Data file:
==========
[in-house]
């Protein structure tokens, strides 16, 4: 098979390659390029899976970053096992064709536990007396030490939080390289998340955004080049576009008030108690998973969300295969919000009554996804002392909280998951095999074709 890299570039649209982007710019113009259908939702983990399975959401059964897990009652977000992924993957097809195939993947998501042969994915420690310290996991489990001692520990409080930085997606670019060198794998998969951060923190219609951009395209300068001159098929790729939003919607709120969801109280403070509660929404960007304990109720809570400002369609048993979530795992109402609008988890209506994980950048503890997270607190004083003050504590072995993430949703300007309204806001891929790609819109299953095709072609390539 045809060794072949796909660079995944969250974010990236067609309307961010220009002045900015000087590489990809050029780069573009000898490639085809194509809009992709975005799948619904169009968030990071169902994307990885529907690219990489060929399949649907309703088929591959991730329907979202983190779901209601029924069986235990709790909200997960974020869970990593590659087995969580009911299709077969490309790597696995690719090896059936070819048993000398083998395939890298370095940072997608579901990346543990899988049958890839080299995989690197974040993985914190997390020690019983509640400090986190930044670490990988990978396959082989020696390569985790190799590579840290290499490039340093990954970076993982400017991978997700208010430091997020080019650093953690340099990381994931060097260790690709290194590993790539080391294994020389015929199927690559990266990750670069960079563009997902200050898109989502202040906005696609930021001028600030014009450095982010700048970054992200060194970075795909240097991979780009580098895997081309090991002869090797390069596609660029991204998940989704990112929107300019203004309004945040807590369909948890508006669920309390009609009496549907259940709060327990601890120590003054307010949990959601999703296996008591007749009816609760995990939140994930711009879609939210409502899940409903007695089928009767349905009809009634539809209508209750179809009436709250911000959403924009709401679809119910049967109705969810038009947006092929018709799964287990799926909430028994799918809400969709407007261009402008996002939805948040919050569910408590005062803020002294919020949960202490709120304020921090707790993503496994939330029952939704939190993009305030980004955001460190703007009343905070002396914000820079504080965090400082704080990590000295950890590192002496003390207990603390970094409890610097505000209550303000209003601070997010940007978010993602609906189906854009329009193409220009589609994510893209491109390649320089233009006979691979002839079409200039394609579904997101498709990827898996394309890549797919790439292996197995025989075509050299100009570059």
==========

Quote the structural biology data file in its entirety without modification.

[in-house]
């Protein structure tokens, strides 16, 4: 098979390659390029899976970053096992064709536990007396030490939080390289998340955004080049576009008030108690998973969300295969919000009554996804002392909280998951095999074709 890299570039649209982007710019113009259908939702983990399975959401059964897990009652977000992924993957097809195939993947998501042969994915420690310290996991489990001692520990409080930085997606670019060198794998998969951060923190219609951009395209300068001159098929790729939003919607709120969801109280403070509660929404960007304990109720809570400002369609048993979530795992109402609008988890209506994980950048503890997270607190004083003050504590072995993430949703300007309204806001891929790609819109299953095709072609390539 045809060794072949796909660079995944969250974010990236067609309307961010220009002045900015000087590489990809050029780069573009000898490639085809194509809009992709975005799948619904169009968030990071169902994307990885529907690219990489060929399949649907309703088929591959991730329907979202983190779901209601029924069986235990709790909200997960974020869970990593590659087995969580009911299709077969490309790597696995690719090896059936070819048993000398083998395939890298370095940072997608579901990346543990899988049958890839080299995989690197974040993985914190997390020690019983509640400090986190930044670490990988990978396959082989020696390569985790190799590579840290290499490039340093990954970076993982400017991978997700208010430091997020080019650093953690340099990381994931060097260790690709290194590993790539080391294994020389015929199927690559990266990750670069960079563009997902200050898109989502202040906005696609930021001028600030014009450095982010700048970054992200060194970075795909240097991979780009580098895997081309090991002869090797390069596609660029991204998940989704990112929107300019203004309004945040807590369909948890508006669920309390009609009496549907259940709060327990601890120590003054307010949990959601999703296996008591007749009816609760995990939140994930711009879609939210409502899940409903007695089928009767349905009809009634539809209508209750179809009436709250911000959403924009709401679809119910049967109705969810038009947006092929018709799964287990799926909430028994799918809400969709407007261009402008996002939805948040919050569910408590005062803020002294919020949960202490709120304020921090707790993503496994939330029952939704939190993009305030980004955001460190703007009343905070002396914000820079504080965090400082704080990590000295950890590192002496003390207990603390970094409890610097505000209550303000209003601070997010940007978010993602609906189906854009329009193409220009589609994510893209491109390649320089233009006979691979002839079409200039394609579904997101498709990827898996394309890549797919790439292996197995025989075509050299100009570059």